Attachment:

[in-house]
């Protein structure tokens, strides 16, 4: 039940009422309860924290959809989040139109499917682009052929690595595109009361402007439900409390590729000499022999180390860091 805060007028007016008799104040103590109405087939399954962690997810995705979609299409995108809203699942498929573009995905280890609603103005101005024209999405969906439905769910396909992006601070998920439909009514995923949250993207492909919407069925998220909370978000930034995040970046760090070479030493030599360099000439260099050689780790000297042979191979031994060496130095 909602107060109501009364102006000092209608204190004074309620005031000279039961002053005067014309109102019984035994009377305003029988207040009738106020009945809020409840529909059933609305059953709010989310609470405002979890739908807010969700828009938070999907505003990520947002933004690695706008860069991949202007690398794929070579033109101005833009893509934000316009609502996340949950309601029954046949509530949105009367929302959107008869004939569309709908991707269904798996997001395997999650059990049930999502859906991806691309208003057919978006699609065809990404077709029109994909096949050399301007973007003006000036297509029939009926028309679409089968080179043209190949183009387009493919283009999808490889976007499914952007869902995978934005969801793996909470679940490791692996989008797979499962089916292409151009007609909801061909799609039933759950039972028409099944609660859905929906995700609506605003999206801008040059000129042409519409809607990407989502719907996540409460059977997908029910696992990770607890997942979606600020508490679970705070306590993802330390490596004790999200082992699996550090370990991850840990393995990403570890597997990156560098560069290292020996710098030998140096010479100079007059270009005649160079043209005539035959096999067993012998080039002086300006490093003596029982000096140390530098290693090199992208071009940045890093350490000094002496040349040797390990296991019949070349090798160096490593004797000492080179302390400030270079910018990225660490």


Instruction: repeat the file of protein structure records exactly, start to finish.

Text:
[in-house]
């Protein structure tokens, strides 16, 4: 039940009422309860924290959809989040139109499917682009052929690595595109009361402007439900409390590729000499022999180390860091 805060007028007016008799104040103590109405087939399954962690997810995705979609299409995108809203699942498929573009995905280890609603103005101005024209999405969906439905769910396909992006601070998920439909009514995923949250993207492909919407069925998220909370978000930034995040970046760090070479030493030599360099000439260099050689780790000297042979191979031994060496130095 909602107060109501009364102006000092209608204190004074309620005031000279039961002053005067014309109102019984035994009377305003029988207040009738106020009945809020409840529909059933609305059953709010989310609470405002979890739908807010969700828009938070999907505003990520947002933004690695706008860069991949202007690398794929070579033109101005833009893509934000316009609502996340949950309601029954046949509530949105009367929302959107008869004939569309709908991707269904798996997001395997999650059990049930999502859906991806691309208003057919978006699609065809990404077709029109994909096949050399301007973007003006000036297509029939009926028309679409089968080179043209190949183009387009493919283009999808490889976007499914952007869902995978934005969801793996909470679940490791692996989008797979499962089916292409151009007609909801061909799609039933759950039972028409099944609660859905929906995700609506605003999206801008040059000129042409519409809607990407989502719907996540409460059977997908029910696992990770607890997942979606600020508490679970705070306590993802330390490596004790999200082992699996550090370990991850840990393995990403570890597997990156560098560069290292020996710098030998140096010479100079007059270009005649160079043209005539035959096999067993012998080039002086300006490093003596029982000096140390530098290693090199992208071009940045890093350490000094002496040349040797390990296991019949070349090798160096490593004797000492080179302390400030270079910018990225660490």